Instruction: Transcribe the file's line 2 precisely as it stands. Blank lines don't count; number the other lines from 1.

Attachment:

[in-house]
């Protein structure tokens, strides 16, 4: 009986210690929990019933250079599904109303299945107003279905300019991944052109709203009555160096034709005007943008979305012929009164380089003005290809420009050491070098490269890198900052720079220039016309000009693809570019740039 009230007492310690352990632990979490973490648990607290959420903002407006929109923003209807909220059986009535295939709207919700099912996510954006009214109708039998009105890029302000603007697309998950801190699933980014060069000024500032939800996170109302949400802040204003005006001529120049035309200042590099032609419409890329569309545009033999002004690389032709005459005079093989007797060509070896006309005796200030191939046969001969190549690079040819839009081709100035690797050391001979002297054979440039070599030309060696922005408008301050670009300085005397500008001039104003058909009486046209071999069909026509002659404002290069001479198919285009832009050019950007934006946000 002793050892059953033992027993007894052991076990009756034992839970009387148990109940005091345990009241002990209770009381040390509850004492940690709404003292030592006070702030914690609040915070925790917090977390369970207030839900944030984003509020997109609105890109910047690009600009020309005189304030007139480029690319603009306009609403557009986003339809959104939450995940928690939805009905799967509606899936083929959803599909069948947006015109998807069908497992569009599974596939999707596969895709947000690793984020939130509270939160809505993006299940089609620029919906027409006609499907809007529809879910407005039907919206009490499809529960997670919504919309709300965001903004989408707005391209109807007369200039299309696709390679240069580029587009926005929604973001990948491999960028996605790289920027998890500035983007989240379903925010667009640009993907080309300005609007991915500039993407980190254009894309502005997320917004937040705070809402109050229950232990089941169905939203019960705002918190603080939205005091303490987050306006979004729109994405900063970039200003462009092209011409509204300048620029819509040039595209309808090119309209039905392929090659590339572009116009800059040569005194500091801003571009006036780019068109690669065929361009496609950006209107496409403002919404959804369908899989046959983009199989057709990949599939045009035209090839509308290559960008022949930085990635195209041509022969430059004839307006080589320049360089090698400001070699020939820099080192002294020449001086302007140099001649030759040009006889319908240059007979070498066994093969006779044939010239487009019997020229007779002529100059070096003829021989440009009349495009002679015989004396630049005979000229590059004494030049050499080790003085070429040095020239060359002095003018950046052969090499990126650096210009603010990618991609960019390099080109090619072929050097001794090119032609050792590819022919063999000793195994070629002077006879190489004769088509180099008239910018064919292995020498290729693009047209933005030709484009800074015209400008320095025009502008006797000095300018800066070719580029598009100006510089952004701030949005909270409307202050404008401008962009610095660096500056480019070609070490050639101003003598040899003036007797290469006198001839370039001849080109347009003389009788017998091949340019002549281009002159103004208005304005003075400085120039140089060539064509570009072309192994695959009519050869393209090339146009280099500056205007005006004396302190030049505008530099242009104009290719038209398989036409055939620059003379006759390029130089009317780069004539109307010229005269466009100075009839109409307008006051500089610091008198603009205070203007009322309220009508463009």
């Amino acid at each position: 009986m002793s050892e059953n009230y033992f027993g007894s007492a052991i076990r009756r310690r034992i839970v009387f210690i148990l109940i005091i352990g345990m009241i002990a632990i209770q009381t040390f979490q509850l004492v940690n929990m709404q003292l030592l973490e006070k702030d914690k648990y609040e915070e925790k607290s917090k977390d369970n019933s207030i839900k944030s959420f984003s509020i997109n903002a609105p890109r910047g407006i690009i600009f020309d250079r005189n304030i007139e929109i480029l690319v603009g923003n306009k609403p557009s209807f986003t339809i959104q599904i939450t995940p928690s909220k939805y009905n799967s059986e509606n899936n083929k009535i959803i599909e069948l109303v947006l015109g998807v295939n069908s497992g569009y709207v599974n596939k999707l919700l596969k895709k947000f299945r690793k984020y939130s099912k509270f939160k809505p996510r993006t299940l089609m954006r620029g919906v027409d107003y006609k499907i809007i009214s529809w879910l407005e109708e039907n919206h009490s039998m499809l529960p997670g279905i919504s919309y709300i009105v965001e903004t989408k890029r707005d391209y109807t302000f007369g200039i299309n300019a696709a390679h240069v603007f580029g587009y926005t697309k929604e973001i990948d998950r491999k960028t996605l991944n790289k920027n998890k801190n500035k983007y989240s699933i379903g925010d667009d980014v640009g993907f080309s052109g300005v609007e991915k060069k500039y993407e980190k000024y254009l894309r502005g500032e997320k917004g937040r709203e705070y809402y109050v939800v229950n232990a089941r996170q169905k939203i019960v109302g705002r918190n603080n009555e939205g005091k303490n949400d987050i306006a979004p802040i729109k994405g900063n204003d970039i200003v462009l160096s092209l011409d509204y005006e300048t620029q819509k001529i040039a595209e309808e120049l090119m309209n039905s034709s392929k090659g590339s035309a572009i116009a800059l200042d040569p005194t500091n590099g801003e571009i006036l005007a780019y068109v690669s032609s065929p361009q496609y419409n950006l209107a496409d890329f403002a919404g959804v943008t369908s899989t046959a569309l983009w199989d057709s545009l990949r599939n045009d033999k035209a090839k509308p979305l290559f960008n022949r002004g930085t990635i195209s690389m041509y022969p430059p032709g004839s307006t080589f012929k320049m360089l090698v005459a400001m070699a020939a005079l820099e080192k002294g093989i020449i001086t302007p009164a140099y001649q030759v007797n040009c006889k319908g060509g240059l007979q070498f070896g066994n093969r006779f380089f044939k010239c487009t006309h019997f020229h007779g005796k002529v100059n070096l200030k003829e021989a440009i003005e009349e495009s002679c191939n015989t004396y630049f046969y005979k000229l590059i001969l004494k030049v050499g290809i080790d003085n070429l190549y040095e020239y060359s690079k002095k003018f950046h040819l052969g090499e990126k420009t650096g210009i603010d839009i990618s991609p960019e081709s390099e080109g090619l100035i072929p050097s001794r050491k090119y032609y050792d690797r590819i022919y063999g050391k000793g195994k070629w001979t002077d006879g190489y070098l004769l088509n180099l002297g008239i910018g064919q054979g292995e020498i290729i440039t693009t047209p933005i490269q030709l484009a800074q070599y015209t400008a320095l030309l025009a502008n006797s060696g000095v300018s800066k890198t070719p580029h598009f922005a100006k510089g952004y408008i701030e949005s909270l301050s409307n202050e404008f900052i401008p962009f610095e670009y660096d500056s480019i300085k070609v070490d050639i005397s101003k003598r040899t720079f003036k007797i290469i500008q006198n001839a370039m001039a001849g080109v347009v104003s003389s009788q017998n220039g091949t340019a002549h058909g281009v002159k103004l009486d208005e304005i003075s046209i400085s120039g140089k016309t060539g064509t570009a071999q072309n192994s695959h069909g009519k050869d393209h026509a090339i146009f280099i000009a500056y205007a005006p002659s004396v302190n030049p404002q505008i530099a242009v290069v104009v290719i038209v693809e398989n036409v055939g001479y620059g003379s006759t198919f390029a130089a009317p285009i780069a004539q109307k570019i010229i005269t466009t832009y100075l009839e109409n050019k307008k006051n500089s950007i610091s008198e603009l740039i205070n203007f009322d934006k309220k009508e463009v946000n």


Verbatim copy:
């Protein structure tokens, strides 16, 4: 009986210690929990019933250079599904109303299945107003279905300019991944052109709203009555160096034709005007943008979305012929009164380089003005290809420009050491070098490269890198900052720079220039016309000009693809570019740039 009230007492310690352990632990979490973490648990607290959420903002407006929109923003209807909220059986009535295939709207919700099912996510954006009214109708039998009105890029302000603007697309998950801190699933980014060069000024500032939800996170109302949400802040204003005006001529120049035309200042590099032609419409890329569309545009033999002004690389032709005459005079093989007797060509070896006309005796200030191939046969001969190549690079040819839009081709100035690797050391001979002297054979440039070599030309060696922005408008301050670009300085005397500008001039104003058909009486046209071999069909026509002659404002290069001479198919285009832009050019950007934006946000 002793050892059953033992027993007894052991076990009756034992839970009387148990109940005091345990009241002990209770009381040390509850004492940690709404003292030592006070702030914690609040915070925790917090977390369970207030839900944030984003509020997109609105890109910047690009600009020309005189304030007139480029690319603009306009609403557009986003339809959104939450995940928690939805009905799967509606899936083929959803599909069948947006015109998807069908497992569009599974596939999707596969895709947000690793984020939130509270939160809505993006299940089609620029919906027409006609499907809007529809879910407005039907919206009490499809529960997670919504919309709300965001903004989408707005391209109807007369200039299309696709390679240069580029587009926005929604973001990948491999960028996605790289920027998890500035983007989240379903925010667009640009993907080309300005609007991915500039993407980190254009894309502005997320917004937040705070809402109050229950232990089941169905939203019960705002918190603080939205005091303490987050306006979004729109994405900063970039200003462009092209011409509204300048620029819509040039595209309808090119309209039905392929090659590339572009116009800059040569005194500091801003571009006036780019068109690669065929361009496609950006209107496409403002919404959804369908899989046959983009199989057709990949599939045009035209090839509308290559960008022949930085990635195209041509022969430059004839307006080589320049360089090698400001070699020939820099080192002294020449001086302007140099001649030759040009006889319908240059007979070498066994093969006779044939010239487009019997020229007779002529100059070096003829021989440009009349495009002679015989004396630049005979000229590059004494030049050499080790003085070429040095020239060359002095003018950046052969090499990126650096210009603010990618991609960019390099080109090619072929050097001794090119032609050792590819022919063999000793195994070629002077006879190489004769088509180099008239910018064919292995020498290729693009047209933005030709484009800074015209400008320095025009502008006797000095300018800066070719580029598009100006510089952004701030949005909270409307202050404008401008962009610095660096500056480019070609070490050639101003003598040899003036007797290469006198001839370039001849080109347009003389009788017998091949340019002549281009002159103004208005304005003075400085120039140089060539064509570009072309192994695959009519050869393209090339146009280099500056205007005006004396302190030049505008530099242009104009290719038209398989036409055939620059003379006759390029130089009317780069004539109307010229005269466009100075009839109409307008006051500089610091008198603009205070203007009322309220009508463009």